There are still climate change deniers out there, and if you are one, I’d like to take a moment to annoy you with the following story:
Nearly 300 cases of chikungunya fever, a virus that previously has been common only in Africa and Asia, were reported in Italy – where only isolated cases of the disease had been seen in the past.
“We were quite surprised,” said Stefania Salmaso, director of Italy’s Center for Epidemiology at the National Health Institute. “Nobody was expecting that such an unusual event was going to happen.”
While the outbreak was largely the result of stronger trade and travel ties, some experts believe it is a sign of how global warming is creating new breeding grounds for diseases long confined to subtropical climates.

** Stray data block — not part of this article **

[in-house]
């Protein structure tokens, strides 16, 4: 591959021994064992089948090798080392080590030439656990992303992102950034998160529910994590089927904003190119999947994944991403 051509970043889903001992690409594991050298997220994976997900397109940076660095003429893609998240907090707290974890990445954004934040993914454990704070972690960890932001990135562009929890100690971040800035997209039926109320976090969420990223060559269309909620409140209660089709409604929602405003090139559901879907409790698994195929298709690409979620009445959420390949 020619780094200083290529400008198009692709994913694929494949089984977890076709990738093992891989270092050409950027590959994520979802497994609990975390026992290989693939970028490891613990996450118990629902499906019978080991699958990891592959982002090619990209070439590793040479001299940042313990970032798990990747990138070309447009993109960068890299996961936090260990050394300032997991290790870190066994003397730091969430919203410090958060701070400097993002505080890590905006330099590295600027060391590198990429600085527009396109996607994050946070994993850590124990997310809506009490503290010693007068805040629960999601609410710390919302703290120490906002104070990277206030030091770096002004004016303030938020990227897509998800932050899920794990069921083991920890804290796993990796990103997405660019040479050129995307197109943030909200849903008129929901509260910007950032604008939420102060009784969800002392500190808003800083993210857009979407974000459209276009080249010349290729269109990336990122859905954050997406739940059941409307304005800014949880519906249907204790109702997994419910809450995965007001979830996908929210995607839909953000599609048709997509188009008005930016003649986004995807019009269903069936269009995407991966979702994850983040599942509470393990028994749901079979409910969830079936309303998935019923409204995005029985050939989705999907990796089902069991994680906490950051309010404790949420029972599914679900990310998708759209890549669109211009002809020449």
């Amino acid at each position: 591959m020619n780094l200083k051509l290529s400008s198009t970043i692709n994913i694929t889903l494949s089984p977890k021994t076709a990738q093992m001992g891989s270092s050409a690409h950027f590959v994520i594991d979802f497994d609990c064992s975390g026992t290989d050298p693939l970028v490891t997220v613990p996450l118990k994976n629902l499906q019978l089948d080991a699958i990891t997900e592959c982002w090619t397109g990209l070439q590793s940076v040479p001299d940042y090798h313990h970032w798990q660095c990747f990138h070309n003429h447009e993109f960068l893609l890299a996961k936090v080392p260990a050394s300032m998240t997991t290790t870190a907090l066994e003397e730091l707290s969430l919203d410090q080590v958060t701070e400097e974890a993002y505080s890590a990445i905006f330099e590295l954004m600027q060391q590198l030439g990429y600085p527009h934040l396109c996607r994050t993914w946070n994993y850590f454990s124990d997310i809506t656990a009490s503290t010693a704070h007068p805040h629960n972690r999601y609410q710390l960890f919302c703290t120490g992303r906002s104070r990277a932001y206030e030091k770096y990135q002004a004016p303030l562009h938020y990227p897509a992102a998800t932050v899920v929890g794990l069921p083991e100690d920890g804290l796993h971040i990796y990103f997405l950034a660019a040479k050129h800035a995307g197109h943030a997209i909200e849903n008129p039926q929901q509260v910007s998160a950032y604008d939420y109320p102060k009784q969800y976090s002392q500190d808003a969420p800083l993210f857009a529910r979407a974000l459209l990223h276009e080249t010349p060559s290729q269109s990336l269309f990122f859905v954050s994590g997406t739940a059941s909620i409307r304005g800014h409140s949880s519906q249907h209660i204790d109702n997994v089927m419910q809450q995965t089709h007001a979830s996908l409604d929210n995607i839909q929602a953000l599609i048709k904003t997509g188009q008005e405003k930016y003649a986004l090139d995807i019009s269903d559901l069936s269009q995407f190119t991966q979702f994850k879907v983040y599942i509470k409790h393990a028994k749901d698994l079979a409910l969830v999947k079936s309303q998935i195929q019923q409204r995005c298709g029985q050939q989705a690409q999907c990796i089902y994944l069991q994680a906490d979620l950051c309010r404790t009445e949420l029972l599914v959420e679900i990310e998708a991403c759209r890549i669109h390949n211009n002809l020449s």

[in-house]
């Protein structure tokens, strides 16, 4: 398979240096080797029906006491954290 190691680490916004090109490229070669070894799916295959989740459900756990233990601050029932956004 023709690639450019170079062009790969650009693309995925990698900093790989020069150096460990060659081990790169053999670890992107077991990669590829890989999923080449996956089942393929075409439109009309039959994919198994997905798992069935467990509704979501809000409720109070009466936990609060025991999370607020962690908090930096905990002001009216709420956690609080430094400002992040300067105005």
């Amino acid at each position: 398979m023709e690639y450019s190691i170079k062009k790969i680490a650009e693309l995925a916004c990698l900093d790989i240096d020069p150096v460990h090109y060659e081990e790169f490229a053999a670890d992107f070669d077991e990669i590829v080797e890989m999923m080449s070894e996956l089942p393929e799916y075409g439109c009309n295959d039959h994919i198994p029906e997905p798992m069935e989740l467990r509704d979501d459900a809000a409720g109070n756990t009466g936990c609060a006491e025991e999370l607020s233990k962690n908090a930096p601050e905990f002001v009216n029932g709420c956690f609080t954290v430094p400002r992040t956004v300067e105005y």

Officials at the European Centre for Disease Prevention and Control said the particularly mild winter in Italy allowed mosquitoes to start breeding earlier than usual, giving the insect population a boost.
“This outbreak is most important as a warning signal,” said Diarmid Campbell-Lendrum, a climate change expert at the World Health Organization. “Climate change affects the breeding of every mosquito on earth.”
More mosquitoes will mean more disease. With warmer temperatures in the future, Europe and North America might be hit by outbreaks of diseases usually confined to southern continents.
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